High School Dropouts: Implications for Economic Development in West Virginia

Article excerpt


An ordinary least squares (OLS) regression method was used to evaluate the relative importance of high school dropout rates and other economic factors that could explain the economic development in West Virginia, as represented by the employment rates. The empirical results revealed that an increase in the high school dropout rates and the State GDP increased the employment rates while the increase in unemployment compensation decreased employment rates. Thus, the increase in the employment rates may likely be on unskilled and low paying jobs.


West Virginia has traditionally lagged behind other states by virtually any measure of human capital development, and still contains a solid block of counties with low educational attainment (Gebremedhin, Odell, 1996). The state also faces constant economic decline consistent with those found in rural areas nationwide. Despite an increase in the government expenditure on human capital formation through investment in education, West Virginia continues to have one of the nation's highest and chronic high-school dropout rates, and is among the states with the highest unemployment rates. Students are dropping out of high school without any regard for future adverse economic effects. It is reasonable to assume that the chronic high school dropout rate is closely associated with the lack of job opportunities in the state and constitute a threat to future economic development of West Virginia.

Despite the increases in government expenditures on investment in education for human capital formation, one of the major social and economic problems confronting the state of West Virginia is the persistent high school dropout rate. According to the National Center for Educational Statistics (USDA, 1995) the high school dropout rate in West Virginia was around 16 percent between 1993-94 compared to 11 percent at the national level in the same years. These relatively high high-school dropout figures might be a strong indicator of the future shortages in the number of students adequately prepared for entry into the labor force. This situation may create a mismatch between the types of jobs available and the skills and education of West Virginia's labor force.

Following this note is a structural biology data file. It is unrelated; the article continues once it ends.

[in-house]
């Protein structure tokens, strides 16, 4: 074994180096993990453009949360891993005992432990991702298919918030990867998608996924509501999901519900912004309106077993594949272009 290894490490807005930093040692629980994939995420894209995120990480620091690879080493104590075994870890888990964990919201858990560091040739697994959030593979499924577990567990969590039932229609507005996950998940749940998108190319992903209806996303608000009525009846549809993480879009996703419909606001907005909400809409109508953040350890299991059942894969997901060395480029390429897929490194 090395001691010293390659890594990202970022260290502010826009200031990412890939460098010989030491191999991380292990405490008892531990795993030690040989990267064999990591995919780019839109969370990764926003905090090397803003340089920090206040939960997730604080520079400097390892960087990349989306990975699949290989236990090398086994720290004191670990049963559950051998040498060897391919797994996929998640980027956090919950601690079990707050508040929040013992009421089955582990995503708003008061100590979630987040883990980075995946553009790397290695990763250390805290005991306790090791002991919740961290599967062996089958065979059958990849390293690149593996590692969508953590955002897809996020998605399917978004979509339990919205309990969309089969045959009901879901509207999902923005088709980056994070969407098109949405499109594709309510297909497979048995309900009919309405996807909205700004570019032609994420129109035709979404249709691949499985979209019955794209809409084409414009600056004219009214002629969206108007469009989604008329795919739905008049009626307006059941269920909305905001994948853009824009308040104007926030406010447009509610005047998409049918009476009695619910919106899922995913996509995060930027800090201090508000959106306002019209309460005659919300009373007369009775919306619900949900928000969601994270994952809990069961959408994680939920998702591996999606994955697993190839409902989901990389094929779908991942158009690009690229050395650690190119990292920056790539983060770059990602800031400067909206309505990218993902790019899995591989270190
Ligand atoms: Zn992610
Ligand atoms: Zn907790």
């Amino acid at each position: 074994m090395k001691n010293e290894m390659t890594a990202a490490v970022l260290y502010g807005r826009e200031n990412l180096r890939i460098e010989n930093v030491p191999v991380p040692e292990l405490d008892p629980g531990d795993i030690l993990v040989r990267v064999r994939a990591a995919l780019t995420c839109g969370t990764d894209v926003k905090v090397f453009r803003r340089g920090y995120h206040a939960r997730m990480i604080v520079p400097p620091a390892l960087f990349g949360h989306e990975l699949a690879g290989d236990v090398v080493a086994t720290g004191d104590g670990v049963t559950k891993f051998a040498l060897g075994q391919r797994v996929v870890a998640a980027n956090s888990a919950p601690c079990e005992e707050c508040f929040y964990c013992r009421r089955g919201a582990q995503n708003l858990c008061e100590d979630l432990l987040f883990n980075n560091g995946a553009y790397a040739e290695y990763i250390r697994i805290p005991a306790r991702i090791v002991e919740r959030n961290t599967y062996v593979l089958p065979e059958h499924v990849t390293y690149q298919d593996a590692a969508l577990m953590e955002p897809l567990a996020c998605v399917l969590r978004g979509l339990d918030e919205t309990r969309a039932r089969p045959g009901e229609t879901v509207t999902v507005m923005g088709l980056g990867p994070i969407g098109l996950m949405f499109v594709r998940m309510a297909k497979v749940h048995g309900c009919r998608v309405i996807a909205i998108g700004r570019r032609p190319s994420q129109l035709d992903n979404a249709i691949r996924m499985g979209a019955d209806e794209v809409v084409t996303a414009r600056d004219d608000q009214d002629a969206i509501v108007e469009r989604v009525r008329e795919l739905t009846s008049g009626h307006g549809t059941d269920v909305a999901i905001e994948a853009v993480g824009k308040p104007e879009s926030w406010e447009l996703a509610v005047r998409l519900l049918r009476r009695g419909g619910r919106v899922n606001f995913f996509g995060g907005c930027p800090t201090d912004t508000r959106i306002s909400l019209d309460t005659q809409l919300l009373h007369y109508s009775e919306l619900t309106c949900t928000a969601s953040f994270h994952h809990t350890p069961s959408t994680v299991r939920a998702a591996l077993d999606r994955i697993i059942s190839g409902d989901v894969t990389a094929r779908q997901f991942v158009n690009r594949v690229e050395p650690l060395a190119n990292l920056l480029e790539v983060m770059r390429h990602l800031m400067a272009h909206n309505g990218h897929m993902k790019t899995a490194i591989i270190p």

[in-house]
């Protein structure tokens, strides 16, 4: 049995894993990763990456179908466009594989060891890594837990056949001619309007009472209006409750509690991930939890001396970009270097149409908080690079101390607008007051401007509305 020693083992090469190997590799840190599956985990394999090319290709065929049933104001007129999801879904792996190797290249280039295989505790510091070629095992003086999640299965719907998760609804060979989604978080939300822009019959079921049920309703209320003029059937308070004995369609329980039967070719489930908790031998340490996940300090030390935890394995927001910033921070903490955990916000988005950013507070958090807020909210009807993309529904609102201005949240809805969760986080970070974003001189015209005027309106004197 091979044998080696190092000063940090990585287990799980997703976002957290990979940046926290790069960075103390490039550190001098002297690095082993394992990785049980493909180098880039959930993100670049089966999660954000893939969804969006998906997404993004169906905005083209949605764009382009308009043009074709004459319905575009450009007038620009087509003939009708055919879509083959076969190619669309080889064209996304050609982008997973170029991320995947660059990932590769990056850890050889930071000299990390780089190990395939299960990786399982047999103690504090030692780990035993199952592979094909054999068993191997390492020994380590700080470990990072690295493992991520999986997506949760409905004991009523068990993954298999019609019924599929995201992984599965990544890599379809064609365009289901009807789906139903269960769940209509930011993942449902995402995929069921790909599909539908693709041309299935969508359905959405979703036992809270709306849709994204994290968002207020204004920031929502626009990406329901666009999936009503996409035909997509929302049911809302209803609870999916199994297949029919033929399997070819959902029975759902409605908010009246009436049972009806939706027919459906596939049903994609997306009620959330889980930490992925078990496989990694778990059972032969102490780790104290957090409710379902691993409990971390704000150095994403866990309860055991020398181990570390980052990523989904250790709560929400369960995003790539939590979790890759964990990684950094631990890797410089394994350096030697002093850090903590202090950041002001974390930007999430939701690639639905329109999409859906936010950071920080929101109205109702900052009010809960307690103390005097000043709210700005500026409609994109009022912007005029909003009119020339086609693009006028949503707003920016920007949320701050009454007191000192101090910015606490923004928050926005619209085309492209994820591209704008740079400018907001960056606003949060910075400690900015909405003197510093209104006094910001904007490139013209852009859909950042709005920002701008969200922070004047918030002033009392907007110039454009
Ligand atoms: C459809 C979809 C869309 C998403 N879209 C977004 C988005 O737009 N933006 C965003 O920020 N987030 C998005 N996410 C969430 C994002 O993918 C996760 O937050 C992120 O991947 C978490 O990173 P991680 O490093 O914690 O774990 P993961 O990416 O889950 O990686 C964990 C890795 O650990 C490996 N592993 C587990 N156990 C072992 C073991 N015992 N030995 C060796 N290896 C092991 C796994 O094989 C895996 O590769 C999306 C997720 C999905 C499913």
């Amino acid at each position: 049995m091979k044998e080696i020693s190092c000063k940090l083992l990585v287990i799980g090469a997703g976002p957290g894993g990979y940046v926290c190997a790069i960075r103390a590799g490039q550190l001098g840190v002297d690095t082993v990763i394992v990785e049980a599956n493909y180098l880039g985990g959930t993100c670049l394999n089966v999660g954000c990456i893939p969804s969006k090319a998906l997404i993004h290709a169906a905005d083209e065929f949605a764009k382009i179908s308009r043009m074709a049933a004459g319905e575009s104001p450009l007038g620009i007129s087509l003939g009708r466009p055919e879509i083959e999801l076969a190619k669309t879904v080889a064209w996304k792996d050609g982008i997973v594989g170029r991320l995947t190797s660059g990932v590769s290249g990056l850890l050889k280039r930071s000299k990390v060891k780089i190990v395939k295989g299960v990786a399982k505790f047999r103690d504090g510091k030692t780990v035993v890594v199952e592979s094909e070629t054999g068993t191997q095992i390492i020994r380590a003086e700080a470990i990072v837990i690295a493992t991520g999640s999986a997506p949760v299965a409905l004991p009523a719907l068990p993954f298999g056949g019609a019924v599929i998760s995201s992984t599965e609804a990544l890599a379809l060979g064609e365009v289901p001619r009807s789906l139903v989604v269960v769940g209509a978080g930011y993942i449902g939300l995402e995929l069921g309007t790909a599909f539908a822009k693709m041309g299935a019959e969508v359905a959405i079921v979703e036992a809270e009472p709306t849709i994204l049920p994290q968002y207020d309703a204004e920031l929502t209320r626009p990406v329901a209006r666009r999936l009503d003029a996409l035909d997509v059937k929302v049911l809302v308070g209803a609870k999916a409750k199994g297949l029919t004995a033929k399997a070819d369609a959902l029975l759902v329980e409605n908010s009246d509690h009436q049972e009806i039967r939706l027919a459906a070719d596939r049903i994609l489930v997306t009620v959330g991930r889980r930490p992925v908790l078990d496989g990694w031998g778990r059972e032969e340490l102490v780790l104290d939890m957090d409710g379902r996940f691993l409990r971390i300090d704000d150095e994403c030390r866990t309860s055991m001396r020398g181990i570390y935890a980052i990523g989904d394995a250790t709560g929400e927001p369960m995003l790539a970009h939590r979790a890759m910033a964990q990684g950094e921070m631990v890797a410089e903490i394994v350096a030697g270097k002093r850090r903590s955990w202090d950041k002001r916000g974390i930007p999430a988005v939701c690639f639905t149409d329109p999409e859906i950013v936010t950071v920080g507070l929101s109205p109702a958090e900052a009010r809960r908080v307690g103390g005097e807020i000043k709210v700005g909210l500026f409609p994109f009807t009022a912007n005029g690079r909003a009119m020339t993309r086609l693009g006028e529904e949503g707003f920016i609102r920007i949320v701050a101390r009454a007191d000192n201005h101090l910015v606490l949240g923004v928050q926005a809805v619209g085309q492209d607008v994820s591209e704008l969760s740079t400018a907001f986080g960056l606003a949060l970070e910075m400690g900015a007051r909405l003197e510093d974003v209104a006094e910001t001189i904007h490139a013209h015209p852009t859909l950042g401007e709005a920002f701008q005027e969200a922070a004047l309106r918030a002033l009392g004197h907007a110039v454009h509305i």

Bickel et al., (1991) contend that nearly 40 percent of all students dropped-out before reaching 8th grade, and only 33 percent of the West Virginia's high school graduates enrolled in college or university. In 1994, though the high school graduation rate increased, the percentage of those graduates who enrolled in colleges or universities decreased to 24 percent (Almanac of Higher Education, 1995). Comparing high school dropouts and high school graduates, studies by the Bureau of Census (1990) indicate that high school dropouts consistently have higher unemployment rates than high school graduates. For example, in 1990 about 36 percent of the high school dropouts were unemployed as compared to 21 percent of high school graduates. According to the Indiana Career and Post- secondary Advancement Center (ICPAC, 1998), in 1997 9.4 percent of high school dropouts were unemployed as compared to 5.4 percent of high school graduates and 1.7 percent of college graduates.

Other studies (U S Department of Education, 1996) have also shown that high school dropouts who succeeded in finding jobs earn less money compared to high school graduates. For example, the National Center for Educational Statistics (1997) indicates that in 1987 high school dropouts earned $0.67 for every dollar a high school graduate earned; however, in 1995 high school dropouts earned only $0.48 for every dollar earned by a high school graduate. To this effect, increased investment in education, as indicated in various studies, is associated with declines in the high school dropout rate and increases in workers' skills which result in a more productive labor force that is vital for rural development and economic growth.

The high rate of high school dropouts not participating in the labor force have no future perspective in terms of job opportunities, and may constitute a threat to the economic development of West Virginia. …


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